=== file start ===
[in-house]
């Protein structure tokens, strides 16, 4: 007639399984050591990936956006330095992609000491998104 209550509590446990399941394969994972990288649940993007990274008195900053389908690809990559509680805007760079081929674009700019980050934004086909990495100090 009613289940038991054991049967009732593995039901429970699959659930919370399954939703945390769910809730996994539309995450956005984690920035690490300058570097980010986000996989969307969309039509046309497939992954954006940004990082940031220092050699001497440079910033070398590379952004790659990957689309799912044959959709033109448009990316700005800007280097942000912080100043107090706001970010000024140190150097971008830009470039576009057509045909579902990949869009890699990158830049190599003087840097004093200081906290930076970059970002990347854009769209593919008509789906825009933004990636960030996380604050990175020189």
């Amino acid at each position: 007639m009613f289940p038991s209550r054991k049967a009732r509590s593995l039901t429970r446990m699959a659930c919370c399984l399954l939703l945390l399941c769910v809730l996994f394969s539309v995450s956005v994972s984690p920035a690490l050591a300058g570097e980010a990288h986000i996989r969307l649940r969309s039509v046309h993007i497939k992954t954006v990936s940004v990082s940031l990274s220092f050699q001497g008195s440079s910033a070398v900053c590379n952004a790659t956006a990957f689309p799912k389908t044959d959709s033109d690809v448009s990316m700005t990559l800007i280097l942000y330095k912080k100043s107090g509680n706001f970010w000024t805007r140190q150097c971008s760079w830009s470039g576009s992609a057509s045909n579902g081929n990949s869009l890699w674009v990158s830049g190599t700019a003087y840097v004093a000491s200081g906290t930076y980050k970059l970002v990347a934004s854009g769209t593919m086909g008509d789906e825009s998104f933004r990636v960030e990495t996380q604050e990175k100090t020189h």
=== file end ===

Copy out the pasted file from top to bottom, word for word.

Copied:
[in-house]
């Protein structure tokens, strides 16, 4: 007639399984050591990936956006330095992609000491998104 209550509590446990399941394969994972990288649940993007990274008195900053389908690809990559509680805007760079081929674009700019980050934004086909990495100090 009613289940038991054991049967009732593995039901429970699959659930919370399954939703945390769910809730996994539309995450956005984690920035690490300058570097980010986000996989969307969309039509046309497939992954954006940004990082940031220092050699001497440079910033070398590379952004790659990957689309799912044959959709033109448009990316700005800007280097942000912080100043107090706001970010000024140190150097971008830009470039576009057509045909579902990949869009890699990158830049190599003087840097004093200081906290930076970059970002990347854009769209593919008509789906825009933004990636960030996380604050990175020189």
């Amino acid at each position: 007639m009613f289940p038991s209550r054991k049967a009732r509590s593995l039901t429970r446990m699959a659930c919370c399984l399954l939703l945390l399941c769910v809730l996994f394969s539309v995450s956005v994972s984690p920035a690490l050591a300058g570097e980010a990288h986000i996989r969307l649940r969309s039509v046309h993007i497939k992954t954006v990936s940004v990082s940031l990274s220092f050699q001497g008195s440079s910033a070398v900053c590379n952004a790659t956006a990957f689309p799912k389908t044959d959709s033109d690809v448009s990316m700005t990559l800007i280097l942000y330095k912080k100043s107090g509680n706001f970010w000024t805007r140190q150097c971008s760079w830009s470039g576009s992609a057509s045909n579902g081929n990949s869009l890699w674009v990158s830049g190599t700019a003087y840097v004093a000491s200081g906290t930076y980050k970059l970002v990347a934004s854009g769209t593919m086909g008509d789906e825009s998104f933004r990636v960030e990495t996380q604050e990175k100090t020189h």